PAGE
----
Researchers at the University of Kentucky report today the discovery a novel attack route used by one of the plague bacterium's killer toxins. Their work with Yersinia pestis, the bacterium which causes the plague, is published in the Nov. 28 issue of Molecular Microbiology. The study provides new clues about how a toxic protein called YopM, originally discovered at UK, targets and attacks the cell's nucleus. Only two other pathogenic bacterial proteins are known to enter the nucleus of cells.
"This finding raises the intriguing possibility that YopM may contribute to the development of disease by altering human gene expression," said Susan Straley, Ph.D., professor of microbiology and immunology, UK College of Medicine, and director of the research team for the project. "We believe that further study of the mode of action of this protein in host cells will provide insight into bacterial causes of disease and cell biology."
Yersinia invades an organism and attaches itself to cell surfaces. YopM is one of six toxins called Yops that Yersinia injects directly into the cell. Yops act by scrambling the functions necessary for humans to mount a defense against the bacteria.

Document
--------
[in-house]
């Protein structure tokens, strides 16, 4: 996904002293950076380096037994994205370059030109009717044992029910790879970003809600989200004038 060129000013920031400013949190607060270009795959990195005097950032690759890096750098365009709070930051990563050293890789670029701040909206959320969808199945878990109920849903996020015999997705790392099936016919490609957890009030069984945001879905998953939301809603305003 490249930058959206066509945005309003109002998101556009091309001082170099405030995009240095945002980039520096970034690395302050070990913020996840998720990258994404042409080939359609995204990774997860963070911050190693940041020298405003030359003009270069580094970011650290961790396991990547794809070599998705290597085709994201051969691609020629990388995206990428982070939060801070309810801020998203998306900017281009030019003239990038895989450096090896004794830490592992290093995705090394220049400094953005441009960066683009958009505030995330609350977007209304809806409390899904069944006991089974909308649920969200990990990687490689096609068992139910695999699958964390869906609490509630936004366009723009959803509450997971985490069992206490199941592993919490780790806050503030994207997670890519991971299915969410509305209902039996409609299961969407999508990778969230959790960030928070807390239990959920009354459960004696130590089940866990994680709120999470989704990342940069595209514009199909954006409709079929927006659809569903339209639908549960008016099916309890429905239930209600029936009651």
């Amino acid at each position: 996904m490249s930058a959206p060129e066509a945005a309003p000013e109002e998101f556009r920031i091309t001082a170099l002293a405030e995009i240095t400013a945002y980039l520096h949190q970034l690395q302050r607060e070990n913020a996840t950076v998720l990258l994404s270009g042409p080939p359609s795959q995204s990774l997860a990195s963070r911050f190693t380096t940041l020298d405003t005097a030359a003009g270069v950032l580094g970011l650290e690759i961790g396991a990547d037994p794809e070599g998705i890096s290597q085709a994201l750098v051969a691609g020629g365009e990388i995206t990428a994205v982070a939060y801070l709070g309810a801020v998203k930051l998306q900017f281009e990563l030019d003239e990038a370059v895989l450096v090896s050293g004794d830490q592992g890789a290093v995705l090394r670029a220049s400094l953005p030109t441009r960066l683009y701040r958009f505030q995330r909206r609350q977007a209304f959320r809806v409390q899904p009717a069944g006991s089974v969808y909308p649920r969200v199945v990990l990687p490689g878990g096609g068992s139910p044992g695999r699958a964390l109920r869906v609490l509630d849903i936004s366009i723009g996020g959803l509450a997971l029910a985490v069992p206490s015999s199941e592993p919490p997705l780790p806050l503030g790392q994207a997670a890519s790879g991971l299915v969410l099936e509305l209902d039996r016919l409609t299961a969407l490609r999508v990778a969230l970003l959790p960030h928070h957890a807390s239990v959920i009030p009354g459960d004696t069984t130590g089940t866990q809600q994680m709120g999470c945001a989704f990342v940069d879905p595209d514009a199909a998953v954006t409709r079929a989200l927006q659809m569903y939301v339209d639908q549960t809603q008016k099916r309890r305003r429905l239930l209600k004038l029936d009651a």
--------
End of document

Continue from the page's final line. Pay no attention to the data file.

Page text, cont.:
Little is known about how these mysterious toxins function to destroy the immune response, but researchers believe Yops target phagocytic cells, the body's first line of defense against invaders. The bacterial killing response of the phagocytic cells is paralyzed, and the cells are rendered incapable of sending messages to other cells to begin an immune response to the pathogen.
UK researchers propose that YopM uses complex interactions to reach and
pass through the controlled gates of the nucleus. They believe YopM binds to
the exterior of acidic compartments, called endosomal vesicles, and moves as new
vesicles arise. YopM may act to prevent enter the nucleus by itself or it may
become associated with a protein. Once the nucleus is invaded, YopM
Contact: Vikki Franklin
University of Kentucky Medical Center